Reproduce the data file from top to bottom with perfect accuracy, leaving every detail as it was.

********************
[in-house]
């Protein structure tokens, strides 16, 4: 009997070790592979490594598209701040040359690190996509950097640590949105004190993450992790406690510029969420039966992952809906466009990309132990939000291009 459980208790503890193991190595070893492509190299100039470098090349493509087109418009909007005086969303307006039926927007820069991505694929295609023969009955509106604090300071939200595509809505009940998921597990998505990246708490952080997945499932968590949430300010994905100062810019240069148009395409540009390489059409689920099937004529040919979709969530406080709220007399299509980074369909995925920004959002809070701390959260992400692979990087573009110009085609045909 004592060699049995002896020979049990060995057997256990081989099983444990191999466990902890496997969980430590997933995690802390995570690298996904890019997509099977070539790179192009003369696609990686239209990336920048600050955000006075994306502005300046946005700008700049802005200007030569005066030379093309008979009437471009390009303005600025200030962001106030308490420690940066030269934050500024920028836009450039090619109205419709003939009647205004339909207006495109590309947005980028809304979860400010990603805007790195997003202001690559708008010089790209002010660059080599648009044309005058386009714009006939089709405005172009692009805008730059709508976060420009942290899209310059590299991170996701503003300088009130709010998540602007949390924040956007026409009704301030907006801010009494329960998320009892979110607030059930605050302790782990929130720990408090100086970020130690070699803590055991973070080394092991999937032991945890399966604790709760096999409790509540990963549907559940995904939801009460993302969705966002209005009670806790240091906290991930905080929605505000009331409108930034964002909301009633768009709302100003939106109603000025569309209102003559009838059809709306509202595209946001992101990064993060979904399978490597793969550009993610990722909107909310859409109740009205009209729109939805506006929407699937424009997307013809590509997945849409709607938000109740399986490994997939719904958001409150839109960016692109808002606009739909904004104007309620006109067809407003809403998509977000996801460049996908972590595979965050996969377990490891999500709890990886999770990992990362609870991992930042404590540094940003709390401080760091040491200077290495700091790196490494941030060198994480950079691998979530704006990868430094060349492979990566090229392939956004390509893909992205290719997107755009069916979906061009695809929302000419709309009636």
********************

[in-house]
């Protein structure tokens, strides 16, 4: 009997070790592979490594598209701040040359690190996509950097640590949105004190993450992790406690510029969420039966992952809906466009990309132990939000291009 459980208790503890193991190595070893492509190299100039470098090349493509087109418009909007005086969303307006039926927007820069991505694929295609023969009955509106604090300071939200595509809505009940998921597990998505990246708490952080997945499932968590949430300010994905100062810019240069148009395409540009390489059409689920099937004529040919979709969530406080709220007399299509980074369909995925920004959002809070701390959260992400692979990087573009110009085609045909 004592060699049995002896020979049990060995057997256990081989099983444990191999466990902890496997969980430590997933995690802390995570690298996904890019997509099977070539790179192009003369696609990686239209990336920048600050955000006075994306502005300046946005700008700049802005200007030569005066030379093309008979009437471009390009303005600025200030962001106030308490420690940066030269934050500024920028836009450039090619109205419709003939009647205004339909207006495109590309947005980028809304979860400010990603805007790195997003202001690559708008010089790209002010660059080599648009044309005058386009714009006939089709405005172009692009805008730059709508976060420009942290899209310059590299991170996701503003300088009130709010998540602007949390924040956007026409009704301030907006801010009494329960998320009892979110607030059930605050302790782990929130720990408090100086970020130690070699803590055991973070080394092991999937032991945890399966604790709760096999409790509540990963549907559940995904939801009460993302969705966002209005009670806790240091906290991930905080929605505000009331409108930034964002909301009633768009709302100003939106109603000025569309209102003559009838059809709306509202595209946001992101990064993060979904399978490597793969550009993610990722909107909310859409109740009205009209729109939805506006929407699937424009997307013809590509997945849409709607938000109740399986490994997939719904958001409150839109960016692109808002606009739909904004104007309620006109067809407003809403998509977000996801460049996908972590595979965050996969377990490891999500709890990886999770990992990362609870991992930042404590540094940003709390401080760091040491200077290495700091790196490494941030060198994480950079691998979530704006990868430094060349492979990566090229392939956004390509893909992205290719997107755009069916979906061009695809929302000419709309009636």